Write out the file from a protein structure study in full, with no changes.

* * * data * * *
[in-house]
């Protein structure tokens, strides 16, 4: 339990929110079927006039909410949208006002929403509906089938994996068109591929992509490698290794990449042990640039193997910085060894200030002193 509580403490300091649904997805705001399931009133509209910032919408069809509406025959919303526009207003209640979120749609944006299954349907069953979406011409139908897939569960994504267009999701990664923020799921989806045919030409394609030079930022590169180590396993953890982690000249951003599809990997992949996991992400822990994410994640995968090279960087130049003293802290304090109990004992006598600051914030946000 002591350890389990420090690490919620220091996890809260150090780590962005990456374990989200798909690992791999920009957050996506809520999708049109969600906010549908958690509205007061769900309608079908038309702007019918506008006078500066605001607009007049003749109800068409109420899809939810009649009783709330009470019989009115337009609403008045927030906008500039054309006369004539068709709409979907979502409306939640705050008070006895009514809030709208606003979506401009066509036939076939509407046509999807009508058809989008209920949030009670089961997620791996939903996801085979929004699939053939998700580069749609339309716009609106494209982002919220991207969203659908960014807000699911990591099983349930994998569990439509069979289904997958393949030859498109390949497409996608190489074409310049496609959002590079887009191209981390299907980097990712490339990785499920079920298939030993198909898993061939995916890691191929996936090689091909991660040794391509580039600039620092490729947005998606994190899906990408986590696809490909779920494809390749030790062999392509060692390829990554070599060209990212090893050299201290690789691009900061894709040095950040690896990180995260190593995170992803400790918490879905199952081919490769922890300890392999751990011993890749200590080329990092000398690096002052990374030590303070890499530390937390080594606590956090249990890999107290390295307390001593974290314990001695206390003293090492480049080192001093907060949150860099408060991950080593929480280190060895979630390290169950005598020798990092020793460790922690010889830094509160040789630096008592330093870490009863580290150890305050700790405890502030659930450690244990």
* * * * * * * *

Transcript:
[in-house]
């Protein structure tokens, strides 16, 4: 339990929110079927006039909410949208006002929403509906089938994996068109591929992509490698290794990449042990640039193997910085060894200030002193 509580403490300091649904997805705001399931009133509209910032919408069809509406025959919303526009207003209640979120749609944006299954349907069953979406011409139908897939569960994504267009999701990664923020799921989806045919030409394609030079930022590169180590396993953890982690000249951003599809990997992949996991992400822990994410994640995968090279960087130049003293802290304090109990004992006598600051914030946000 002591350890389990420090690490919620220091996890809260150090780590962005990456374990989200798909690992791999920009957050996506809520999708049109969600906010549908958690509205007061769900309608079908038309702007019918506008006078500066605001607009007049003749109800068409109420899809939810009649009783709330009470019989009115337009609403008045927030906008500039054309006369004539068709709409979907979502409306939640705050008070006895009514809030709208606003979506401009066509036939076939509407046509999807009508058809989008209920949030009670089961997620791996939903996801085979929004699939053939998700580069749609339309716009609106494209982002919220991207969203659908960014807000699911990591099983349930994998569990439509069979289904997958393949030859498109390949497409996608190489074409310049496609959002590079887009191209981390299907980097990712490339990785499920079920298939030993198909898993061939995916890691191929996936090689091909991660040794391509580039600039620092490729947005998606994190899906990408986590696809490909779920494809390749030790062999392509060692390829990554070599060209990212090893050299201290690789691009900061894709040095950040690896990180995260190593995170992803400790918490879905199952081919490769922890300890392999751990011993890749200590080329990092000398690096002052990374030590303070890499530390937390080594606590956090249990890999107290390295307390001593974290314990001695206390003293090492480049080192001093907060949150860099408060991950080593929480280190060895979630390290169950005598020798990092020793460790922690010889830094509160040789630096008592330093870490009863580290150890305050700790405890502030659930450690244990």